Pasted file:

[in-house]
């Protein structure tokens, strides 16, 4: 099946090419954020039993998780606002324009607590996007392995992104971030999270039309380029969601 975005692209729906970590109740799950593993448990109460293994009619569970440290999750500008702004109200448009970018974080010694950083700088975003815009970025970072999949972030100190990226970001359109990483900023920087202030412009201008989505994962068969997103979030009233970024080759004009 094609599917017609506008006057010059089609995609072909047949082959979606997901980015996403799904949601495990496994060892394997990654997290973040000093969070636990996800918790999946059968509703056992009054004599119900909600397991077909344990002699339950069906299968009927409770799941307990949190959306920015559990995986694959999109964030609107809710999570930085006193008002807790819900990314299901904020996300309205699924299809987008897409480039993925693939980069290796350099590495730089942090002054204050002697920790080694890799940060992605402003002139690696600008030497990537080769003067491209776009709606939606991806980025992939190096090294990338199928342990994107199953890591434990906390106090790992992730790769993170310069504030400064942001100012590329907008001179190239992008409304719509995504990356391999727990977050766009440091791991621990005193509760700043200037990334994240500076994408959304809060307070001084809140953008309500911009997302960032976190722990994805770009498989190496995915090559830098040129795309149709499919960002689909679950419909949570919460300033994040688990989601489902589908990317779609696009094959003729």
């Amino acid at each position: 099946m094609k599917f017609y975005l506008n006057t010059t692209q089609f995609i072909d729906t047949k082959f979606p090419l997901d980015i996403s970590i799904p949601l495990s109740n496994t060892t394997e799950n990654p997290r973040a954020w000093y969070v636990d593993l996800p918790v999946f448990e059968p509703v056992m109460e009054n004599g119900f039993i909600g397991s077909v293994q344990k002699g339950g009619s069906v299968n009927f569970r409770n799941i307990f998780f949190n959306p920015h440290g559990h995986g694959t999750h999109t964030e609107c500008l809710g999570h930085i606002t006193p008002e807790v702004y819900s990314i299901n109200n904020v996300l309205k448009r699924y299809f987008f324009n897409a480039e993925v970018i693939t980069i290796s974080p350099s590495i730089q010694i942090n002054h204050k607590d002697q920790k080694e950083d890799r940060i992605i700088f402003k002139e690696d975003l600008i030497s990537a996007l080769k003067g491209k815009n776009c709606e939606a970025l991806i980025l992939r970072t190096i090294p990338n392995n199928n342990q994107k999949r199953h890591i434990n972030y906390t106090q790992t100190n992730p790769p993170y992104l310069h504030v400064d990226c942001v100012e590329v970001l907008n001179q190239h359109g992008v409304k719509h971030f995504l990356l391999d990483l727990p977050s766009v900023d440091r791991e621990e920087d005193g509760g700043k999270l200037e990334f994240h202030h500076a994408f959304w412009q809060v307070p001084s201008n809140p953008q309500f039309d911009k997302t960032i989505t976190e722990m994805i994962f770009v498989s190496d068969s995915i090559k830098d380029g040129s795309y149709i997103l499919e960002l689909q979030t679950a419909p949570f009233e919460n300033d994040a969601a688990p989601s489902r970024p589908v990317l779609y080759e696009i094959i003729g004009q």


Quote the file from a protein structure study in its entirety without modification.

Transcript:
[in-house]
């Protein structure tokens, strides 16, 4: 099946090419954020039993998780606002324009607590996007392995992104971030999270039309380029969601 975005692209729906970590109740799950593993448990109460293994009619569970440290999750500008702004109200448009970018974080010694950083700088975003815009970025970072999949972030100190990226970001359109990483900023920087202030412009201008989505994962068969997103979030009233970024080759004009 094609599917017609506008006057010059089609995609072909047949082959979606997901980015996403799904949601495990496994060892394997990654997290973040000093969070636990996800918790999946059968509703056992009054004599119900909600397991077909344990002699339950069906299968009927409770799941307990949190959306920015559990995986694959999109964030609107809710999570930085006193008002807790819900990314299901904020996300309205699924299809987008897409480039993925693939980069290796350099590495730089942090002054204050002697920790080694890799940060992605402003002139690696600008030497990537080769003067491209776009709606939606991806980025992939190096090294990338199928342990994107199953890591434990906390106090790992992730790769993170310069504030400064942001100012590329907008001179190239992008409304719509995504990356391999727990977050766009440091791991621990005193509760700043200037990334994240500076994408959304809060307070001084809140953008309500911009997302960032976190722990994805770009498989190496995915090559830098040129795309149709499919960002689909679950419909949570919460300033994040688990989601489902589908990317779609696009094959003729």
């Amino acid at each position: 099946m094609k599917f017609y975005l506008n006057t010059t692209q089609f995609i072909d729906t047949k082959f979606p090419l997901d980015i996403s970590i799904p949601l495990s109740n496994t060892t394997e799950n990654p997290r973040a954020w000093y969070v636990d593993l996800p918790v999946f448990e059968p509703v056992m109460e009054n004599g119900f039993i909600g397991s077909v293994q344990k002699g339950g009619s069906v299968n009927f569970r409770n799941i307990f998780f949190n959306p920015h440290g559990h995986g694959t999750h999109t964030e609107c500008l809710g999570h930085i606002t006193p008002e807790v702004y819900s990314i299901n109200n904020v996300l309205k448009r699924y299809f987008f324009n897409a480039e993925v970018i693939t980069i290796s974080p350099s590495i730089q010694i942090n002054h204050k607590d002697q920790k080694e950083d890799r940060i992605i700088f402003k002139e690696d975003l600008i030497s990537a996007l080769k003067g491209k815009n776009c709606e939606a970025l991806i980025l992939r970072t190096i090294p990338n392995n199928n342990q994107k999949r199953h890591i434990n972030y906390t106090q790992t100190n992730p790769p993170y992104l310069h504030v400064d990226c942001v100012e590329v970001l907008n001179q190239h359109g992008v409304k719509h971030f995504l990356l391999d990483l727990p977050s766009v900023d440091r791991e621990e920087d005193g509760g700043k999270l200037e990334f994240h202030h500076a994408f959304w412009q809060v307070p001084s201008n809140p953008q309500f039309d911009k997302t960032i989505t976190e722990m994805i994962f770009v498989s190496d068969s995915i090559k830098d380029g040129s795309y149709i997103l499919e960002l689909q979030t679950a419909p949570f009233e919460n300033d994040a969601a688990p989601s489902r970024p589908v990317l779609y080759e696009i094959i003729g004009q």